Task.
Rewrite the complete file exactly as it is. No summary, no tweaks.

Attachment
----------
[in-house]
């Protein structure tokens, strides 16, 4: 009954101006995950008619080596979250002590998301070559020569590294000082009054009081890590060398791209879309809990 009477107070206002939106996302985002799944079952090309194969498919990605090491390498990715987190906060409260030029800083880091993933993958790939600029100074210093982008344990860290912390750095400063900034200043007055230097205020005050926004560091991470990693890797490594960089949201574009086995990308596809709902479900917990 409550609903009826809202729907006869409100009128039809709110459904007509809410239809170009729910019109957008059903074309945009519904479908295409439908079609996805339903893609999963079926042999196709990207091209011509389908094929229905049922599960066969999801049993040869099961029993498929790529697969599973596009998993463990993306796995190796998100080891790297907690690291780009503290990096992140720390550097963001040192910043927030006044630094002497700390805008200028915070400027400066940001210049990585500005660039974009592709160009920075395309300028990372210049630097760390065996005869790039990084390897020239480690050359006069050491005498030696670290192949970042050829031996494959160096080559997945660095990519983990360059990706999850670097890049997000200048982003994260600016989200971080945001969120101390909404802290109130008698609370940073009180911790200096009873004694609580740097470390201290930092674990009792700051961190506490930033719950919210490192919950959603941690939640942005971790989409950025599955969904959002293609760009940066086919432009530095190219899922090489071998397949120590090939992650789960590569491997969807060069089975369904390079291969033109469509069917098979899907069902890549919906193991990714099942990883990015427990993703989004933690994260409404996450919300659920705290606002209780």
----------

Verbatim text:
[in-house]
């Protein structure tokens, strides 16, 4: 009954101006995950008619080596979250002590998301070559020569590294000082009054009081890590060398791209879309809990 009477107070206002939106996302985002799944079952090309194969498919990605090491390498990715987190906060409260030029800083880091993933993958790939600029100074210093982008344990860290912390750095400063900034200043007055230097205020005050926004560091991470990693890797490594960089949201574009086995990308596809709902479900917990 409550609903009826809202729907006869409100009128039809709110459904007509809410239809170009729910019109957008059903074309945009519904479908295409439908079609996805339903893609999963079926042999196709990207091209011509389908094929229905049922599960066969999801049993040869099961029993498929790529697969599973596009998993463990993306796995190796998100080891790297907690690291780009503290990096992140720390550097963001040192910043927030006044630094002497700390805008200028915070400027400066940001210049990585500005660039974009592709160009920075395309300028990372210049630097760390065996005869790039990084390897020239480690050359006069050491005498030696670290192949970042050829031996494959160096080559997945660095990519983990360059990706999850670097890049997000200048982003994260600016989200971080945001969120101390909404802290109130008698609370940073009180911790200096009873004694609580740097470390201290930092674990009792700051961190506490930033719950919210490192919950959603941690939640942005971790989409950025599955969904959002293609760009940066086919432009530095190219899922090489071998397949120590090939992650789960590569491997969807060069089975369904390079291969033109469509069917098979899907069902890549919906193991990714099942990883990015427990993703989004933690994260409404996450919300659920705290606002209780």